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Why Once Upon a Time Means So Much To Me: A Personal Hero In Emma Swan

There are times in everyone's life when they find a character from a movie or a TV show that they connect with on a very deep and emotional level.

There are times in everyone's life when they find a character from a movie or a TV show that they connect with on a very deep and emotional level. When I first saw Once Upon a Time, from the very first episode, I saw that in Emma Swan.

The grounded hero

Emma was a girl that lived her whole life imagining that she was alone in the world, and that her parents didn't love her. She was in foster care her entire life until she was released from the system. Her mother turned out to be Snow White, of course, but that was neither here nor there.

In the very first episode, it is established that both she and her son Henry feel alone in the world and, like others, don't understand them, that they are just looking for answers in the messed up world. Mary Margaret/Snow put it best when she said "He wrestles with that most basic question they all inevitably face. 'Why would anyone give me away?'"

Abandoned at birth

Throughout my life I was given many reasons to believe that my biological mother didn't want me or care about my well-being, that the only thing she did right by me was to give me up for adoption. Like Emma, who was told she was abandoned on the side of the road, I believed that my mother wanted nothing to do with me, and I had resigned myself to never knowing who my parents were.

It is a difficult thing for someone to face, and at a young age I learned quickly that I was different. I remember the different foster parents, which included the people who would eventually become my real parents, and how alone I felt. Though I was lucky and adopted fairly quickly at 4, I was kind of a demon child, always holding it over my parents' head that I knew they weren't my real parents. I know I made my mother cry at least a few times. I would go to bed hoping that my parents would one day find me and take me away, even though I know now that my adopted parents were good people and only did what they thought was best for me. I always felt out of place with my family and with the people around me, having trust and abandonment issues.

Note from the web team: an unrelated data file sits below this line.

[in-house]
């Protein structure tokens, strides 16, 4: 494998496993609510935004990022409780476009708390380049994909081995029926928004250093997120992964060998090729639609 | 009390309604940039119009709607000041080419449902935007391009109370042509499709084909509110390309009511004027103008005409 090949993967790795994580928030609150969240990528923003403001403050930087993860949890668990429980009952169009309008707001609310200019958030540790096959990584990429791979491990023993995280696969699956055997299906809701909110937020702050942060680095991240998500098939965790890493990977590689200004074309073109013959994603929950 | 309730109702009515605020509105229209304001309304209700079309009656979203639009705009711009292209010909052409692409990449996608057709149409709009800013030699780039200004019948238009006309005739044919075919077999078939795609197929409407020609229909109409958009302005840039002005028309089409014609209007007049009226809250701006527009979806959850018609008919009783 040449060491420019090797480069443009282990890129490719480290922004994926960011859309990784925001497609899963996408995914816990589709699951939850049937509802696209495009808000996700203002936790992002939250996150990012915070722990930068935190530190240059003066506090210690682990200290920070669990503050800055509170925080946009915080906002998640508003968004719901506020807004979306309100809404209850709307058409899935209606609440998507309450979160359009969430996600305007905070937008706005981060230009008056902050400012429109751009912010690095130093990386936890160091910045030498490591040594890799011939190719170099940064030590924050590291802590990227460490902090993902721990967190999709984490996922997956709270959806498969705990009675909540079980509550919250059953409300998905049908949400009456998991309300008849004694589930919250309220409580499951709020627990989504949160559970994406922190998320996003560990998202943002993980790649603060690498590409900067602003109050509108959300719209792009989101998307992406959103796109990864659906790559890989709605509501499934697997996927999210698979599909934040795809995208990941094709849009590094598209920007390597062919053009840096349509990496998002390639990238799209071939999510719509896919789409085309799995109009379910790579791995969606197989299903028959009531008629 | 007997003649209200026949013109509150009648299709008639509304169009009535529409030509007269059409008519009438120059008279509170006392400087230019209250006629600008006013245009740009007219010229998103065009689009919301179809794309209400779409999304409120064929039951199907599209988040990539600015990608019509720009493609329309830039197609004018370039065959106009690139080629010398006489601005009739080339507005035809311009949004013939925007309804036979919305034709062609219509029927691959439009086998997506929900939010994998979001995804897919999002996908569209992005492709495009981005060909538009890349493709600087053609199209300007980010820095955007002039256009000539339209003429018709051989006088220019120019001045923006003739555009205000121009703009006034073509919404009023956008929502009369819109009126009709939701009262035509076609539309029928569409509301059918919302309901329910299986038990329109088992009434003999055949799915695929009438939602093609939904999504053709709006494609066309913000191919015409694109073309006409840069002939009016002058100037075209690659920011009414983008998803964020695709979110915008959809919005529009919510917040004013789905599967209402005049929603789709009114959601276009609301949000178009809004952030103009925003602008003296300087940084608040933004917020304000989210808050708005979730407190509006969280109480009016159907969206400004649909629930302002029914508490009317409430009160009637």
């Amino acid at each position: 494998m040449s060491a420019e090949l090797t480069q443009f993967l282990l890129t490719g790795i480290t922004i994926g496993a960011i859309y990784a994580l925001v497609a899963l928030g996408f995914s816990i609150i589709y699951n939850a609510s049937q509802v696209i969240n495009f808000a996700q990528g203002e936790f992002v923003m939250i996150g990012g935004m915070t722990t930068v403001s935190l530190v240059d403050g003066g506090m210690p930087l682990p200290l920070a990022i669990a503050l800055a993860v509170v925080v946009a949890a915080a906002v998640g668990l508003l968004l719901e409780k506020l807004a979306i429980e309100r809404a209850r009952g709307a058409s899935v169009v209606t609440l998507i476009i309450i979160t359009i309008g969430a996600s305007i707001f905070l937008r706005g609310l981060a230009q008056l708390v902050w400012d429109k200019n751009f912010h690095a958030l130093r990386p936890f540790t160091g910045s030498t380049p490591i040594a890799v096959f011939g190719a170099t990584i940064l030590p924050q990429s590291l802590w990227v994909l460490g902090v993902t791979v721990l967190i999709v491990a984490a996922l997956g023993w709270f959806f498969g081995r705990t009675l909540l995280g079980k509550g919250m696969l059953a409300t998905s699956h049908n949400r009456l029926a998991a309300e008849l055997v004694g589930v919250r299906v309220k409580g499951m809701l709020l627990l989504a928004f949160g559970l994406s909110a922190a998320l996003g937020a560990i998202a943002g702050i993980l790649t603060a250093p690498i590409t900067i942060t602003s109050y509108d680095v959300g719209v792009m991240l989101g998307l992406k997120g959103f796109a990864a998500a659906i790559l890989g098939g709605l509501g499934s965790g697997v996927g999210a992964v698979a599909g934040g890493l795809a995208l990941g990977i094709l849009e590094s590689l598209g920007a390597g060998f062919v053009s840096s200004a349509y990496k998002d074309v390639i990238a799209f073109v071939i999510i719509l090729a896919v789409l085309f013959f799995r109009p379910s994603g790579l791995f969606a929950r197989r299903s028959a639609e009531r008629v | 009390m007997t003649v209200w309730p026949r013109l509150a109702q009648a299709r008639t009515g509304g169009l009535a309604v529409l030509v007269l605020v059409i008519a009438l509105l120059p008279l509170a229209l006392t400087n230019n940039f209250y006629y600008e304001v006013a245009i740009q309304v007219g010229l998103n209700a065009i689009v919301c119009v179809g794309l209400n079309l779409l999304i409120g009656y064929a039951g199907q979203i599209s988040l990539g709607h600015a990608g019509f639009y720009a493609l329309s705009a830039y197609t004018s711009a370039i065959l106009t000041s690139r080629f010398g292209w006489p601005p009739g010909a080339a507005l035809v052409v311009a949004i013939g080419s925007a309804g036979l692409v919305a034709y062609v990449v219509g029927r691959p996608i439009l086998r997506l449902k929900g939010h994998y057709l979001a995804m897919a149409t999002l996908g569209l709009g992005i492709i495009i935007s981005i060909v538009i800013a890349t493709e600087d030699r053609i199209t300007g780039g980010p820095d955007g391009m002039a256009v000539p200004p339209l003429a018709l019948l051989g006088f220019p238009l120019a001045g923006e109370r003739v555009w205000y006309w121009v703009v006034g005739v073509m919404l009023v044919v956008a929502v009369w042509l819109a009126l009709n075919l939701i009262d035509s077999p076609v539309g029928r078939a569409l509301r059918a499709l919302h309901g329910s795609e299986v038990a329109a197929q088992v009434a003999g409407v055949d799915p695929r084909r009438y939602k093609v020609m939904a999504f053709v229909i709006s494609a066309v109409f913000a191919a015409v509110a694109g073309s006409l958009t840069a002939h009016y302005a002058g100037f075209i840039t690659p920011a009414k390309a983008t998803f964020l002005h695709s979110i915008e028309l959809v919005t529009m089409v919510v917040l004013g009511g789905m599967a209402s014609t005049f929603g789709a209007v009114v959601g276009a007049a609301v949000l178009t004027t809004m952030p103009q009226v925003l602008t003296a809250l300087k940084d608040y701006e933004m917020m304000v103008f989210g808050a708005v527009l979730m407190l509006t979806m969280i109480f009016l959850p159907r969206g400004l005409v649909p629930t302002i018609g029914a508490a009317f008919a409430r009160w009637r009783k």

A difficult childhood

When I was 18 my biological mother found me and added me on Facebook. I was terrified to even talk to her, and when I realized who it was, I talked to my parents extensively about how to handle it. I ended up agreeing to talk to her, and in the end we have ended up being friends. One of the things I can't do, like Emma couldn't, was call her mom. She didn't raise me, my adopted mother was my mother, who had put up with my stubborn behind for most of my life. But Jessica became someone that I could talk to, and someone that actually is a lot like me. When we talk about some things she does say that "you are your mothers daughter"

Watching the transitions and things play out on Once Upon a Time was, at times, like watching myself; the dysfunctional relationships, the distrust of people in general, and watching the relationship between Emma and her mother grow. It made me feel like I wasn't alone, and I had never seen any story play out that was so much like my own.

An identifiable heroine

Being adopted... Being an orphan... It's something that sticks with you for life. Sure you have your Annie's and your Oliver Twist stories, or even Anne of Green Gables, but this played out as though it were my own story. Sure, maybe most people wouldn't relate to most of the aspects of it, but from both a Henry and Emma perspective I completely understood it. I had lived it, even the scary factor of meeting your biological parent as an adult. It's an eery thing to see, but in some ways it has made me feel better about myself, and that maybe I wasn't the only one that had lived this.

Emma may be the people's favorite because she is a savior, or because she kicks butt or just because she is a pretty awesome princess, but I appreciate Emma for the fact that, in some ways, she is the mirror image of my life. I'm not saying I'm Emma Swan, but I can understand her journey more than others, especially on an emotional level.

And I can't thank Adam and Eddy enough for giving me a character like me. I may not live a fairytale, but I finally am like a "Disney" princess.

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Why Once Upon a Time Means So Much To Me: A Personal Hero In Emma Swan
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